While the Sequence File is unique in being both procedural- and precision-based, it is also different in terms of its handling ability. This is a rotary file — like all rotary files — that should not be forced. As previously mentioned, if you "muscle" this file, you will hear a clacking of the instrument. This is a warning to reduce pressure on the file. When you learn the proper technique associated with this file, you will realize that it is merely a matter of guiding the instrument. This is a result of its superb cutting ability.

Additionally, the unique alternate contact points gives this file an unbelievable "feel." You can actually feel the canal with the Sequence File. This is a welcome change from some of the previous rotary files that were noticeably stiff and lacking in sensitivity. As is customary with all rotary files, the clinician needs to establish a firm finger rest when using the Sequence File. The entire procedure can be made very comfortable when combined with a portable handpiece.

The Sequence File is not used like previous rotary files that had radial lands. In other words, we do not take the file to resistance and back, to resistance and back, etc. Nor is the Sequence File used with short, staccato-like pecks. Instead, it is used in a single 1-2-3 motion. We take the file to engagement (1) and back, to engagement (2) and back, and finally to a third engagement (3), and out of the canal. The clinician will quickly learn this rhythm. It is the rhythm of precision endodontics.

Always clean the file after three engagements. Perform two series of three engagements each before going to the next file. Each series of engagements should take approximately no more than 3 to 5 seconds.

But what do we mean by engagement? When you are performing this technique, you can actually feel the Sequence File engage the walls of the canal and begin to work. As soon as you feel the file engage, you should retract the file slightly (1 - 2 mm) and then proceed to go back in for another engagement. By using this technique, you are actually instrumenting the canal millimeter by millimeter.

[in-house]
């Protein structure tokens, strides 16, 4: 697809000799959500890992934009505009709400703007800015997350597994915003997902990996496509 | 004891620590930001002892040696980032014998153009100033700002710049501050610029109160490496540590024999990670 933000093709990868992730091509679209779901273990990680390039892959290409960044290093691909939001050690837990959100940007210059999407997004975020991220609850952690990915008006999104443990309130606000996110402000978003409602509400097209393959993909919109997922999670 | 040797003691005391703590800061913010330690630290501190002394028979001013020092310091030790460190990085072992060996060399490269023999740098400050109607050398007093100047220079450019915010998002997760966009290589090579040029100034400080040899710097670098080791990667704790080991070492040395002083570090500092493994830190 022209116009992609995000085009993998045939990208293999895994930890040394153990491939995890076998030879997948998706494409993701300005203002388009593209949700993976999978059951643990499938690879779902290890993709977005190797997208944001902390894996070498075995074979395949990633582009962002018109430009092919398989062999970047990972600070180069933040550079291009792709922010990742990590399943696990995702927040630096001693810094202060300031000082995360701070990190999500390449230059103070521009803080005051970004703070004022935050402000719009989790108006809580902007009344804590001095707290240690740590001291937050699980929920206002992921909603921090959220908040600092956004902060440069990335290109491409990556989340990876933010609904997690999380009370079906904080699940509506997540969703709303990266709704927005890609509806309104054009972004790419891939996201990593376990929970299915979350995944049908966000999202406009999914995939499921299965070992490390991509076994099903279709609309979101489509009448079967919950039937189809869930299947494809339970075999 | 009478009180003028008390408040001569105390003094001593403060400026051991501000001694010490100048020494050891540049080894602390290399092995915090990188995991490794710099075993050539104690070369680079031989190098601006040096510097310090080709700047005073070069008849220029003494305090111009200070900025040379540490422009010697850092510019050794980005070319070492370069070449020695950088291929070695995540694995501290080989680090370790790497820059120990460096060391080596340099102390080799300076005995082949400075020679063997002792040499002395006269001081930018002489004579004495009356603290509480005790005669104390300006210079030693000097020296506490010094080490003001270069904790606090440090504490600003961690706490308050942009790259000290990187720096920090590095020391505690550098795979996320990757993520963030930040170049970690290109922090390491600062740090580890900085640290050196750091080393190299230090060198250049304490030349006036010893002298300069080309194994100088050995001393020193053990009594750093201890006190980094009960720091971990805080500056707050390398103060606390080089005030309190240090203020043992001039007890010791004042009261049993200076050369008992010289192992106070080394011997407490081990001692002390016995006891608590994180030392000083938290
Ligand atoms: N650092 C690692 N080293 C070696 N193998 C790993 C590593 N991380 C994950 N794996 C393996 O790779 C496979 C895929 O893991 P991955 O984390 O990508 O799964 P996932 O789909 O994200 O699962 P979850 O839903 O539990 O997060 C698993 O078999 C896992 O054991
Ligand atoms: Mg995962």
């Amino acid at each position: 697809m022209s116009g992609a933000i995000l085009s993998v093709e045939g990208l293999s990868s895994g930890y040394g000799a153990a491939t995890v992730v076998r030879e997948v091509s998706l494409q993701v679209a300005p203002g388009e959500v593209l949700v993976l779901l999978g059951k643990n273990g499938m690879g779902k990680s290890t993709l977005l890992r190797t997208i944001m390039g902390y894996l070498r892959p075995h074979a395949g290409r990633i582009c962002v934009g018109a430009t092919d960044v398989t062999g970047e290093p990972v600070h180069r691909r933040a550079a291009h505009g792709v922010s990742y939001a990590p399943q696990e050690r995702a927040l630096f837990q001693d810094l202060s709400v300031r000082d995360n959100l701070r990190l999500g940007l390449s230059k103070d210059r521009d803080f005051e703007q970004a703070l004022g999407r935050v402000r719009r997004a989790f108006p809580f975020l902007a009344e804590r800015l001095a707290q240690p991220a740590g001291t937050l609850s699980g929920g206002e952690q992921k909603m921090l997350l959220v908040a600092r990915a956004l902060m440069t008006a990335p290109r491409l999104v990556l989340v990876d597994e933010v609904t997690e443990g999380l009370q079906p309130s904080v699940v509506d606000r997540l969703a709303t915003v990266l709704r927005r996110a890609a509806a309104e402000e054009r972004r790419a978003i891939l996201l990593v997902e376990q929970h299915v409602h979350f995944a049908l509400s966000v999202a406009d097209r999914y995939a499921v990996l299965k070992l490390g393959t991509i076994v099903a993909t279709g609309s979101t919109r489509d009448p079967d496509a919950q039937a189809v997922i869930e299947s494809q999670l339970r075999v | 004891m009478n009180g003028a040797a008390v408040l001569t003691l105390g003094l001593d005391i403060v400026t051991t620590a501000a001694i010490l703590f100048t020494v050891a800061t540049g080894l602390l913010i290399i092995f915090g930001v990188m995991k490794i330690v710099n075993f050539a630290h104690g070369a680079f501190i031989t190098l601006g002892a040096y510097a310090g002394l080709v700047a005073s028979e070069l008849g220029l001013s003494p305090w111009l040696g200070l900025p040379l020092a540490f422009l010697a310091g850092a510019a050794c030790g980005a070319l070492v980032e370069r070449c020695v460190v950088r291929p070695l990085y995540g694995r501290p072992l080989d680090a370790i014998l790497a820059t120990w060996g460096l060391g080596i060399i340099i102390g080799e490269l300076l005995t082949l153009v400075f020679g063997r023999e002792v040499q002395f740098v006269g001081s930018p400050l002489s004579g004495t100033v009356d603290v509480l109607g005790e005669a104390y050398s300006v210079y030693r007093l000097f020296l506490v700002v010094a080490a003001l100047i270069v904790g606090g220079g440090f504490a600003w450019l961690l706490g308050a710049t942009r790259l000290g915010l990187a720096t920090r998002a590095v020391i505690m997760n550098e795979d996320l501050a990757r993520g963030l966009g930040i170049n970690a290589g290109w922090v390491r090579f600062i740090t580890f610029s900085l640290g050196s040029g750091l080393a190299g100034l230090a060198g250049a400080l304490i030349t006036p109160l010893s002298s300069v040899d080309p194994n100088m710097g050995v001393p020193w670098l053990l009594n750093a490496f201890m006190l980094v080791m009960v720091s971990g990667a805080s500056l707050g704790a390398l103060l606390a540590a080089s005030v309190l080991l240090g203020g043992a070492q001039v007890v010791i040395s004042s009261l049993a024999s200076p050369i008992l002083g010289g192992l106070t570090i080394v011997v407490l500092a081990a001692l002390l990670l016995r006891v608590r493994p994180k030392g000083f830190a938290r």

The improved portable handpiece that is part of the Sequence System allows clinicians to work strictly with their fingers (thumb to middle finger). So instead of controlling the file from the wrist area, (as we do with thicker, landed files), we now have a rotary file that is controlled by finger-tip pressure. This adds significantly to the overall control of the procedure and will more easily allow the clinician to achieve "Precision Based Endodontics."

In Review: Real World Endo / Sequence File technique

1. Confirm coronal patency by hand with a No. 10 Sequence File
2. Use Expeditor to estimate canal size and create coronal channeling
3. Begin crown down procedure
4. Establish working length after second file from Sequence package
5. Complete crown down procedure
6. Obturate the canal using "Sequence" gutta percha

Dr. Dennis Brave is a diplomate of the American Board of Endodontics and a member of the College of Diplomates. In endodontic practice for 27 years, he was the senior managing partner of a group specialty practice. Dr. Brave, formerly an associate clinical professor at the University of Pennsylvania, currently holds a staff position at The Johns Hopkins Hospital.

Dr. Kenneth Koch is the founder and past director of the program in postdoctoral endodontics at the Harvard School of Dental Medicine. In addition to having maintained a private practice limited to endodontics, he has written numerous articles on endodontics and maintains a faculty position at Harvard.

They can be reached at Real World Endo at (866) 793-3636 or through